And no doubt this requires more disruption.
What kind of disruption, you ask? Well, it's already here. And that brings us to the third reliable trait of these pieces.
3) Magical thinking and childlike faith in the efficiency, clarity and correctness of anything that comes out of a computer.
Certainly, this change will put more pressure on teachers. They have to adapt materials more often and keep up to date with the latest trends in technology. New technological developments need to be addressed and incorporated into the curriculum. References to online resources have to be constantly reviewed and assignments renewed.
Or, as other writers have suggested, why teach all this knowledge stuff and write your own lesson plans when you can just Google it?
There is this notion that software, computers, and AI can deliver a better educational product, that computers can be the foundation of a perfectly personalized education.
But a computer is not like a God. In fact, I would say it's much more like a television.
The AI's we're being sold these days are not actual independent thinkers-- they're algorithms, collections of long, complex rules, and those rules were written by human beings. Even software that supposedly teaches itself does so by use of human-written rules.
Back in 1979, when I was learning to program in BASIC on punch cards, the first rule of computer work was already GIGO-- Garbage In, Garbage Out. There is nothing that comes out of a computer that is not soaked in the human biases and mistakes of the humans who created it. Khan Academy is lovely, but it's not always right. And if the CDC starts creating educational software tomorrow, how will it be affected by the administration's ban on Seven Naughty Words? And if Net Neutrality is really dead, just how trustworthy and useful will the results that may or may not come to us through the newly-throttled cyberscape?
A computer is like a television-- it is the delivery end of a long conduit, and what comes through that pipe could be anything. The fact that material has come to us through that pipeline does not confer any special status on that material. It does not arrive at the user end scrubbed clean. Turn on FOX and you get the twisted propaganda they fed into it; if some FOX News software arrives to help you "teach" politics, it will be just as trustworthy.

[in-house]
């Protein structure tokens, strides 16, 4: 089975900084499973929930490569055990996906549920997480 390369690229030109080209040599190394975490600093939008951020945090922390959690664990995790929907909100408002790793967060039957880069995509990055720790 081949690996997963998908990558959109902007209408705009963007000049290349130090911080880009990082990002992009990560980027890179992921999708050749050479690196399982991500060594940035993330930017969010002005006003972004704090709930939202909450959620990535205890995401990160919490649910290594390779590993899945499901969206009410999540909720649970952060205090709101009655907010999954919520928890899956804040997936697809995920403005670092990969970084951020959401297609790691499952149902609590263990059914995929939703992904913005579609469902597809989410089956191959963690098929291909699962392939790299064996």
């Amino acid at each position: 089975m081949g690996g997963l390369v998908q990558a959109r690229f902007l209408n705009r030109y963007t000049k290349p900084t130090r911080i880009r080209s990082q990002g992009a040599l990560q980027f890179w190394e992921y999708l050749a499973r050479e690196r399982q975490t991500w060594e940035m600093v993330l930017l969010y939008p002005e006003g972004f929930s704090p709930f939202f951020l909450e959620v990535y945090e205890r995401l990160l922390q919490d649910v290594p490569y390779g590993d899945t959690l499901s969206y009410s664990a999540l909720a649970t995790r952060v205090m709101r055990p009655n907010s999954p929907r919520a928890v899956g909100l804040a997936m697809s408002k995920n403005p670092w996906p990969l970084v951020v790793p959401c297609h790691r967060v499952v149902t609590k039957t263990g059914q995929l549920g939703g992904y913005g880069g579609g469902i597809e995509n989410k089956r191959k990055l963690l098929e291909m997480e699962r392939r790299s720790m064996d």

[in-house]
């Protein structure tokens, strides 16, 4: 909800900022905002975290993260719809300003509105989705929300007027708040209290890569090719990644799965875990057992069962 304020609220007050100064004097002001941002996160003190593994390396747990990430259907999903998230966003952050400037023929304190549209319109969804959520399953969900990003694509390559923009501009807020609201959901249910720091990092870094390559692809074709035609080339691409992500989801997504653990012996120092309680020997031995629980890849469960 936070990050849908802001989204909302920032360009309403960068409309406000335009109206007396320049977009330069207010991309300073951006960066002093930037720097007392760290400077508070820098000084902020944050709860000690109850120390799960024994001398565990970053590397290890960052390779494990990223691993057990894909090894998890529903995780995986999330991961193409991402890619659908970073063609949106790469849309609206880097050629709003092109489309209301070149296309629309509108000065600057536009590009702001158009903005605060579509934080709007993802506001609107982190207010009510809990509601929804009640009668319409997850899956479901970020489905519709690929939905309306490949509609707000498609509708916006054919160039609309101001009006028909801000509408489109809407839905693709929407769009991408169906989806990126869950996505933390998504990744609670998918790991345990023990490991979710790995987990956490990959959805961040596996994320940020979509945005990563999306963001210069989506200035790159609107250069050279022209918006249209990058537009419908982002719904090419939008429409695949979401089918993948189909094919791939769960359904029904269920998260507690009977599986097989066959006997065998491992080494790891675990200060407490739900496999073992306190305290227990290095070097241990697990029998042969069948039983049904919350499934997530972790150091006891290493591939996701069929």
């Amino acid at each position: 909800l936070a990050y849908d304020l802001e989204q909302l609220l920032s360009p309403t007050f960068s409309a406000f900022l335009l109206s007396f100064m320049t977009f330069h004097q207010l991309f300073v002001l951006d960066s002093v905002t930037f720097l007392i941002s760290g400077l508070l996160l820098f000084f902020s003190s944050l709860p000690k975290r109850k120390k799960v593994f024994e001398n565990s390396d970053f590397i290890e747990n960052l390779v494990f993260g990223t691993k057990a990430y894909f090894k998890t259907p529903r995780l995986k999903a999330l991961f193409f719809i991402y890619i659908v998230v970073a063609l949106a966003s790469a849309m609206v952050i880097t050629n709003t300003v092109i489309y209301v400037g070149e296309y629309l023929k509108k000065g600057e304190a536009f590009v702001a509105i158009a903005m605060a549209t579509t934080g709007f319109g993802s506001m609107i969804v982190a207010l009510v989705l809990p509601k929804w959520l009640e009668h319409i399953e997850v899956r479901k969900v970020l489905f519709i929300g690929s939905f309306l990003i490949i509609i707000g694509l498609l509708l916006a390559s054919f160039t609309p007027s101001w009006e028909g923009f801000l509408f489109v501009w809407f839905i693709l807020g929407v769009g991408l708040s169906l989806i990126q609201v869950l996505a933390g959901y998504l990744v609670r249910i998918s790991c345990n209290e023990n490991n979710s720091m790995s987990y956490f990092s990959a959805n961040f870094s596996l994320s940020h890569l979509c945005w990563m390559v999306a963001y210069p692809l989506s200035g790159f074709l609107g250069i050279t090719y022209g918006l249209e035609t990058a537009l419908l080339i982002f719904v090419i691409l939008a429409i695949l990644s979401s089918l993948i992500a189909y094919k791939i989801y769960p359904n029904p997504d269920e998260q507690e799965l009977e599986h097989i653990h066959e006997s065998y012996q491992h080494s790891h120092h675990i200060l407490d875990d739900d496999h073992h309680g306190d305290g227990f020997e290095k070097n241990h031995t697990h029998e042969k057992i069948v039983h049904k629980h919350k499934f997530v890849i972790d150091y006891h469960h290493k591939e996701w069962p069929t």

Nor does technology generate scholarship. Vermeulen can exhort teachers to just put their stuff out their on the net, but I'm betting that as an entrepreneur, he does not focus on how to give away products and services for free. Teachers need to eat, too, which means that, as is happening with all sorts of content, they will find ways to protect their rights and their material. That, in turn, means that the whole idea that you can just log on and find top notch stuff is doubtful. The easier it is to find and access, the less likely it is to be worth anyone's time, and the freer it is, the more likely it is to be a ploy to turn you, the user, into a product.
This is one of the mysteries at the heart of some peoples' conception of tech-centered or tech-driven learning-- that quality content will somehow just come into existence by magic, that someone will create these great lessons and materials that will flow out of the computer, even as the technophiles assure us that teachers won't have to create all that stuff anymore, because... well, wait. Where did it come from?
Education is always being disrupted-- by the teachers who work in the field and who are always looking for ways to do a better job with the students in front of them. But technology, like television, is not a What-- it's a How, and the notion that a better How will somehow magically improve the What survives mostly among people who don't know much about either the How or What that's going on in schools right now. For my final exhibit, consider Vermeulen's closing lines:
Teachers need to become collaborators with the students. It spurs lifelong learning, which can only lead to more creativity and curiosity in the classroom.